Saturday, January 23, 2016

New foods and ancient mummies

Dinner guests at the Leonardo

Tea, anyone?

When it comes to trying new foods I am a total wimp.
Just ask my husband.
I've always been better at hiding the food I don't eat (under a leaf of lettuce or in the mashed potatoes) than tasting something I can't identify as something friendly.
cous cous
That said, I have to give the folks at The Leonardo credit for coming up and presenting a menu for their "Feast of Ancient Worlds" that was both adventurous and novel.
It tied to the areas where the mummies in the gallery's current exhibit were found. We sampled foods from Egypt, Peru, Hungary, Algeria and the Vanuatu Islands.
The dishes used spices that most cooks in the area recognize: fennel, cloves, garlic, cinnamon, anise, mustard seed and ginger. None of the dishes were everyday fare.
We started with a Chai (tea) that was so aromatic and challenging that I reconsidered my decision to sign on for this media event. Apparently, this tea is a staple in most European households and, in fact, if you aren't offered this drink, your host is considered to be terribly rude.
I found it very strong and to have a lingering after taste.
But I was determined to give this event a fair try so when I was presented with hummus pounded from chick peas and goat cheese with a fig, olive oil and flat bread, I ate my flat bread right away. I even scooped up a little hummus and goat cheese. The goat cheese got three stars. The fig I sent away much to my husband's dismay. The hummus was sharp for me but brought raves from my seatmates.
Next was a stuffed potato with sweet potato, corn, quinoa and avocado. I enjoyed my potato and corn once I moved the avocado stuffing and quinoa aside.
I was on a roll, to a stuffed cabbage roll, to be precise. It was quite good and the Hungarian paprika sauce inviting. I ignored my portion of black pudding.
After-dinner favor?
From Algeria came cous cous with lamb sausage, grilled fennel, roasted eggplant, oven-roasted tomato and dried fruit. The adventure came from being asked to share something with our neighbor on the right AND use our fingers.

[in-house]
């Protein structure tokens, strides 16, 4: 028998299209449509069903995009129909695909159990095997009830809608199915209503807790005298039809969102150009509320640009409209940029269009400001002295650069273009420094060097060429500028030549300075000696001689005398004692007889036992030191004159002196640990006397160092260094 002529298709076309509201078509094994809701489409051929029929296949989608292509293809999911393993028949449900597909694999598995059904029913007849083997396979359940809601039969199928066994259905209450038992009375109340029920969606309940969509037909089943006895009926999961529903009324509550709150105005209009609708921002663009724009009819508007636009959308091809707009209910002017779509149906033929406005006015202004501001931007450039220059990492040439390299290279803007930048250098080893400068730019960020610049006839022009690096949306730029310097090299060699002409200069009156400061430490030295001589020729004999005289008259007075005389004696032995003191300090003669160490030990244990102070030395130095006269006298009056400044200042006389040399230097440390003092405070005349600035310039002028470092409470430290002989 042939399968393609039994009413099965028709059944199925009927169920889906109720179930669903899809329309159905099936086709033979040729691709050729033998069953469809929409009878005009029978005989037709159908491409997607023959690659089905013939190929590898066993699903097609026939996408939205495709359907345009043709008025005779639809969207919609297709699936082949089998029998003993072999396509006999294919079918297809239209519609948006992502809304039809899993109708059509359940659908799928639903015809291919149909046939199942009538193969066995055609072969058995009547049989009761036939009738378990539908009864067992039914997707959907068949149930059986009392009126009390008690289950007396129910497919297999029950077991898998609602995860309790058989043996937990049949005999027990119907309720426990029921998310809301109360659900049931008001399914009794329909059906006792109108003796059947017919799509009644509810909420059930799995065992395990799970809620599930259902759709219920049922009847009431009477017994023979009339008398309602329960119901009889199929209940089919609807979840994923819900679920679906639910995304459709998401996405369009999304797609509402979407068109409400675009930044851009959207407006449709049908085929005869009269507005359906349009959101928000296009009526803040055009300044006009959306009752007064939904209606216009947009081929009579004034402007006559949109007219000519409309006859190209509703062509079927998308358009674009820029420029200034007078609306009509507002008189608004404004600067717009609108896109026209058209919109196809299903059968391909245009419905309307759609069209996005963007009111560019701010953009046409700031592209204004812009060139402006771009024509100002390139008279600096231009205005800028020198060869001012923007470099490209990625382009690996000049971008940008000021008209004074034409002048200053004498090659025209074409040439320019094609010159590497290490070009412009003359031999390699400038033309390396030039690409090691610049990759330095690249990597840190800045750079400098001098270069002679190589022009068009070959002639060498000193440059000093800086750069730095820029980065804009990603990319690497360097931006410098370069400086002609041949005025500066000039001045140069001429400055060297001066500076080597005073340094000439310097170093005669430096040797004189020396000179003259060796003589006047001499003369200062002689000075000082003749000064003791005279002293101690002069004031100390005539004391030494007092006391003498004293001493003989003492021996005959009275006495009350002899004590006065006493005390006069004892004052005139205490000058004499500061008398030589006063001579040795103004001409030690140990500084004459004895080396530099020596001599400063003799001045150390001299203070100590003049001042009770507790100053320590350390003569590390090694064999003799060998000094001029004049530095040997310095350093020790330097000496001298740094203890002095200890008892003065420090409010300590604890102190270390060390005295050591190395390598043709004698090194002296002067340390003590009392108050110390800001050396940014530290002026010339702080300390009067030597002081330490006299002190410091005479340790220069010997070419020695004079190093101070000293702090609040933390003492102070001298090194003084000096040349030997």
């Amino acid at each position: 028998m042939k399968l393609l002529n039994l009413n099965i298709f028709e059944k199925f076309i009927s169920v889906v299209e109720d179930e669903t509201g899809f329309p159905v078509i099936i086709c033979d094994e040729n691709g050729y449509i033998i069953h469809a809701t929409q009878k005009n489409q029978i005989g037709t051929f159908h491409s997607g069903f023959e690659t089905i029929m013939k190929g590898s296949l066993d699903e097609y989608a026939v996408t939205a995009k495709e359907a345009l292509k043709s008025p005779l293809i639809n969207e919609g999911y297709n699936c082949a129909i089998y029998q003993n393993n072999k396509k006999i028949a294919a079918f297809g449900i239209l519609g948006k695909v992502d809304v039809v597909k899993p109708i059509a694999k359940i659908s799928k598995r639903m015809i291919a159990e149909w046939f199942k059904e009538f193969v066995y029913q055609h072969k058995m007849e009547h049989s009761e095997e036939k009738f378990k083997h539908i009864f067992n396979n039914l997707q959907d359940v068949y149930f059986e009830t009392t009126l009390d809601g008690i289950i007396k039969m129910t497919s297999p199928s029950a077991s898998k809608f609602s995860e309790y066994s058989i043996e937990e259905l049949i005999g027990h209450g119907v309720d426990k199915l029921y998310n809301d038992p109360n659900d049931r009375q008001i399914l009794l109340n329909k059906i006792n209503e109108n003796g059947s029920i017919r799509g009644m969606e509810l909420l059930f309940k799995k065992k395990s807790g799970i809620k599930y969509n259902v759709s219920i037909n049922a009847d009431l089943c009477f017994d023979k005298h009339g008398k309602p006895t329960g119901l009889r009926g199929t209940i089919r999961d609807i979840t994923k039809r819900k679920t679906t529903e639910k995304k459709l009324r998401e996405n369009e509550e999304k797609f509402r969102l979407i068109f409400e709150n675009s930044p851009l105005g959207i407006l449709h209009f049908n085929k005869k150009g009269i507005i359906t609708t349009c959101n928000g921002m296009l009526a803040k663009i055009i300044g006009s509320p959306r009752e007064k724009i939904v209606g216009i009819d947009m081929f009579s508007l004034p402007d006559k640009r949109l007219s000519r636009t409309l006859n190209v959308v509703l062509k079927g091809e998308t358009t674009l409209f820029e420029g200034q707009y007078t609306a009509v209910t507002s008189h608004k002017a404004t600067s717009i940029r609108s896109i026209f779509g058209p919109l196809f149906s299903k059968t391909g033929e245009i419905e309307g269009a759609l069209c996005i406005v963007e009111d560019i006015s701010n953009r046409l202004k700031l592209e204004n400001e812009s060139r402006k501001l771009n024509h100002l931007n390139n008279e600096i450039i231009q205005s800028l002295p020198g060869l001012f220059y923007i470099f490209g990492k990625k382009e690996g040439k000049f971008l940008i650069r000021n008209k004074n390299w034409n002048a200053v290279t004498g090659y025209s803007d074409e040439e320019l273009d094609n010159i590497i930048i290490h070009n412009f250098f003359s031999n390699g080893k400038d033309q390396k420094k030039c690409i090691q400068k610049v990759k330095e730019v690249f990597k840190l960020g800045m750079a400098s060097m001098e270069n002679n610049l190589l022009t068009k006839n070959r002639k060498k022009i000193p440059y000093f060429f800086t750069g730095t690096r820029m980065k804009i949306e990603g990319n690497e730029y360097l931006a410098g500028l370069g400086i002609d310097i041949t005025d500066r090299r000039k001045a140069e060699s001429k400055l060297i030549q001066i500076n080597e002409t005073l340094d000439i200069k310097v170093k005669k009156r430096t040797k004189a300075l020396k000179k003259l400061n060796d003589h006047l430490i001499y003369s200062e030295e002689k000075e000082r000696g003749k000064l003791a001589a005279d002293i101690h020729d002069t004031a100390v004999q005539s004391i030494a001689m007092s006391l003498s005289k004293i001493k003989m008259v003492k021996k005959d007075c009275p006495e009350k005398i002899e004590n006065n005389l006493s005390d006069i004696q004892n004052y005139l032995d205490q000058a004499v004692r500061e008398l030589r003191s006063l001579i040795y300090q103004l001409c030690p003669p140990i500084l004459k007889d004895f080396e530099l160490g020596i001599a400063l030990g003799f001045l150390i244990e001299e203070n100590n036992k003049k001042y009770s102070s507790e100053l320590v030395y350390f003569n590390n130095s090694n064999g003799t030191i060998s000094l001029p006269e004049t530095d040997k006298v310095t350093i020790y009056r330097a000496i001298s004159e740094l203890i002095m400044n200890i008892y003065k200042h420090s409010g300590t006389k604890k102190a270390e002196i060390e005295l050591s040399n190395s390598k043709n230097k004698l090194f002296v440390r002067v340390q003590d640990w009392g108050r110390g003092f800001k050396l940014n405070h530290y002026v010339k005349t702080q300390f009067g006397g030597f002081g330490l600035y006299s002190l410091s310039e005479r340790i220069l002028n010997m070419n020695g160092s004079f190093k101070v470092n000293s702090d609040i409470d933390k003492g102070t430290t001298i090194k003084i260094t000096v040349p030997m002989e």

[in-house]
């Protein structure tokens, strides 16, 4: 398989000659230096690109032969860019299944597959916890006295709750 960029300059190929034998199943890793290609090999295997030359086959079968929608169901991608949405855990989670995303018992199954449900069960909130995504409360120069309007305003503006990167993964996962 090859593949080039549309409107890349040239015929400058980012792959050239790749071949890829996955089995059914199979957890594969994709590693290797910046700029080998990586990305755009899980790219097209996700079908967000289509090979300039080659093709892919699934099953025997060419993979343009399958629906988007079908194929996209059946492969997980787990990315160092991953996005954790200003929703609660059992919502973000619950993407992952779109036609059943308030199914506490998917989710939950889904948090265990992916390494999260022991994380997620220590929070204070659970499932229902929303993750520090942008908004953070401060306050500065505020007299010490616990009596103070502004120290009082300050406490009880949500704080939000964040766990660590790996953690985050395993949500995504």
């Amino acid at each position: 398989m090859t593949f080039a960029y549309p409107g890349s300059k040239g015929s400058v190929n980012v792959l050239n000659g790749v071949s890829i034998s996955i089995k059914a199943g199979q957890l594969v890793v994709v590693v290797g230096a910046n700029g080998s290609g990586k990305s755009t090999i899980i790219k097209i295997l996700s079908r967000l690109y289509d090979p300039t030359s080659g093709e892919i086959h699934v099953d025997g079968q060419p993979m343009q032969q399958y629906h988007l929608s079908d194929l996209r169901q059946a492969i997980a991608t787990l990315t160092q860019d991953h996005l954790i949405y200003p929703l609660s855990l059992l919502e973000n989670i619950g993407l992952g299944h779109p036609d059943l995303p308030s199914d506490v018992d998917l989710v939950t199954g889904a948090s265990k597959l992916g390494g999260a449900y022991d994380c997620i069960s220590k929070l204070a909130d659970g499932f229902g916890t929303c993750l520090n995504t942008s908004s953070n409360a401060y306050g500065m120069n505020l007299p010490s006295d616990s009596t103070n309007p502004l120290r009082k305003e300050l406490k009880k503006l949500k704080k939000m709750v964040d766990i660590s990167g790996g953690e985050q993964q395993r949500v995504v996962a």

We were provided with little finger towels so we could start with clean hands.
For me, that was the most challenging exercise. I am somewhat of a germ-a-phobe and really find it hard to share food.
Fortunately, almost everyone at our table chose to share a piece of the sausage so it kind of became a moot issue. One share of sausage went pretty much all around the horn.
Lastly, we were served a roasted banana tart with toasted coconut and three fruit sauces.
my sweet potatoes
It was not as scary to me as some of the rest of the meal and I was nearly home free.
Marc liked the whole thing.
So did the others at the table. One lady was asking the chef for the recipes. Another woman was tweeting good things about the event all night.
I considered the evening a success especially since the chef — who sat next to me for the dessert course — didn't say anything about the food I wasted or barely tasted.
The Leonardo has two more of these events planned, one tonight and one on the 30th.
"Mummies of the World" will be on display through March 6, 2016. For more information, visit or
For a small price, you too can be a food adventurer.
Bon Appetite!

Thursday, January 14, 2016

No Christmas and no toys

My precocious 4-year-old granddaughter and I were shopping at the store for Rolos to go in the Family Home Evening cookies.
We had the candy and I remembered promising her I would get her new batteries for her little iPod-like toy.
I had even opened up the back and written down what number of battery we would need.
So we crossed over from the main cashier stations to the electronics department. The nice man herded us to the back to the watch battery area.
That's when I noticed Mia had a pink bubble gum tape dispenser in her hand.
"Oh, no!, I told her, "We're not buying that today. You have to go put that back."
She didn't fight me on it but headed out toward the bank of cashier stations.
I tried to keep an eye on her so she wouldn't get lost and in a few minutes she came back, sort of.
She was heading the wrong way when I caught her eye.
"Here, Mia! I'm here," I said and she happily joined up with me.
It wasn't until we got home that she produced the bubble gum from her pocket and started to busily unwrap it.
She does love a treat.
"Mia," I said, "We didn't pay for that. We have to take it back!"
She smiled and shook her head.
Her mother was mildly alarmed.
She knelt down and looked Mia in the eye. "Mia, you can't take things from the store without paying for them. This is wrong."
Mia nodded without understanding and kept chewing, not really recognizing what she'd done.
Later on, I went by the store and found another bubble gum tape and paid $1.29 for it, explaining the crime.
The employees were not shocked. In fact, they said it happens about twice a day.
Later on, Mia told me her mother took her to the store again and made her confess and pay for the gum in pennies, nickels and dimes.
Mia said she was happy now that she wouldn't be arrested.
She didn't want to go to prison, she said, looking at me with her big blue eyes.
"In prison, there's no Christmas and no toys!" she solemnly told me. "I wouldn't like it there!"